Beautiful all over
The man himself
Heavier than they look
Watch your step
If you don't have time for a show, there are multiple tours most days, which is what I did.
One of the oldest parts of the building, the entrance, not surprisingly needs periodic maintenance.
A number of tours leave at the same time, each in a different language, and they follow predetermined routes so there's minimal overlap. That, and the construction, meant my tour didn't go up the central staircase, but that didn't stop me...
The walls and ceiling of the main staircase, also called the "Feststiege."
The staircase survived the war, looking as stately now as it must have done when it was new, nearly 150 years ago.
I'm going to go out on a limb and say it's all a lot brighter now, though.
Josef Gasser designed the seven statues that overlook the stairway, representing the seven "liberal arts" of architecture, dance, drama, music, painting, poetry and sculpture.
The ceiling fresco, "Fortuna, ihre Gaben streuend" ("Fortune, scattering her gifts") was painted by Viennese painter Franz Josef Dobiaschofsky, who died two years before the opera house was completed.
The foyer is named for the painter Moritz von Schwind, whose 16 paintings here depict various operas.
If the elaborate ceiling wasn't a giveaway, this part of the building also survived the war.
A bust of Wolfgang Amadeus Mozart. You can tour the house where he was born if you go to Salzburg, a few hours by train.
The patio, so to speak, adjacent to the Schwind foyer, that overlooks the Ringstrasse.
Statues by Ernst Julius Hähnel are of heroism, tragedy, fantasy, comedy and love. These are what you can see in the arches from the street.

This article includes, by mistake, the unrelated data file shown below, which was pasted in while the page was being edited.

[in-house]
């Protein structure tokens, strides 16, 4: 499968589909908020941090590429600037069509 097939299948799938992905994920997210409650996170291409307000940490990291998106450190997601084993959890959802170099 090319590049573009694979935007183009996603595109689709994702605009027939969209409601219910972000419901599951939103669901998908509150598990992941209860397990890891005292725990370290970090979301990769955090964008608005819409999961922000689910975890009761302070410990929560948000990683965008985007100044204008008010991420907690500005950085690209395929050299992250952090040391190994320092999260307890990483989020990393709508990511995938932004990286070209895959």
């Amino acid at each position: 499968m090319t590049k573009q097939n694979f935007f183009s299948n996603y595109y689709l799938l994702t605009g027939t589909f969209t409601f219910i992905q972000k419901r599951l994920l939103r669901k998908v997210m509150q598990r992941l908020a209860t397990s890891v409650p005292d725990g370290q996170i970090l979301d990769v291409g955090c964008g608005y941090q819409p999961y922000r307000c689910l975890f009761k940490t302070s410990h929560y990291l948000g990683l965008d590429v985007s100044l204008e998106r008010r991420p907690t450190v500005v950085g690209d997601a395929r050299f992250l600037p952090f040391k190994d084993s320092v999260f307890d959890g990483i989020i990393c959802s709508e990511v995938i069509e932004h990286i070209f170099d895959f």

Just what every intermission needs: snacks and a beverage.
A stark contrast to the Neo-Renaissance design of the rest of the building, but it fits with the rest of the Marble Hall.
Once called the Emperor's Salon, this is where Emperor Franz Joseph I (he of WWI fame) would entertain his guests. You can rent this grand room during the day, or for your own use before and after a performance. How's that for living in style?
Access to the many boxes that comprise the walls of the auditorium.
Every performance has a maximum audience of 2,284, including seats, standing spaces and wheelchair spots.
A literal iron curtain separates the audience from backstage. There are two more to protect the side stage and deeper backstage, all in case of fire.
When rebuilt in the '40s and '50s, the boxes were formed from concrete, but covered in wood for better acoustics.
I was wondering why only some of the seats were covered by protective tarps. Then I looked up...
The original chandelier was replaced by this 7-by-5 meter (23-by-16.4 foot) light ring that weighs 3,000 kg (6,600 pounds) and has 1,100 bulbs.
You'd think the boxes would all offer a superlative view, but that's where you find most of the sichteinschränkung, or seats with restricted view.
I'm standing in the orchestra pit, which can hold around 110 musicians.
Down here are the many dressing rooms, all off limits to visitors.
The massive backstage. It's hard to get a sense of it with the curtain down, but this area is nearly as large as the auditorium.
This hole drops several stories down, so from lowest point to highest point, back stage is even bigger than the auditorium.
I wasn't even at the edge of the backstage area for the previous two photos -- this is the area behind where I was standing. It's a vast space, and I can only imagine how crazy it must be when packed full of performers, stage hands and sets.
Tours are only available in the afternoon but they're nearly every day. There's also a performance nearly every night.
I saw this shot coming and patiently waited for the carriage to get to the perfect position and by chance, no traffic!
...and the tram arrived at that exact moment. Shot ruined. Oh well, I got plenty of great photos on a delightful tour. You can read all about it in Keep it classical: A tour of the stunning Vienna Opera House.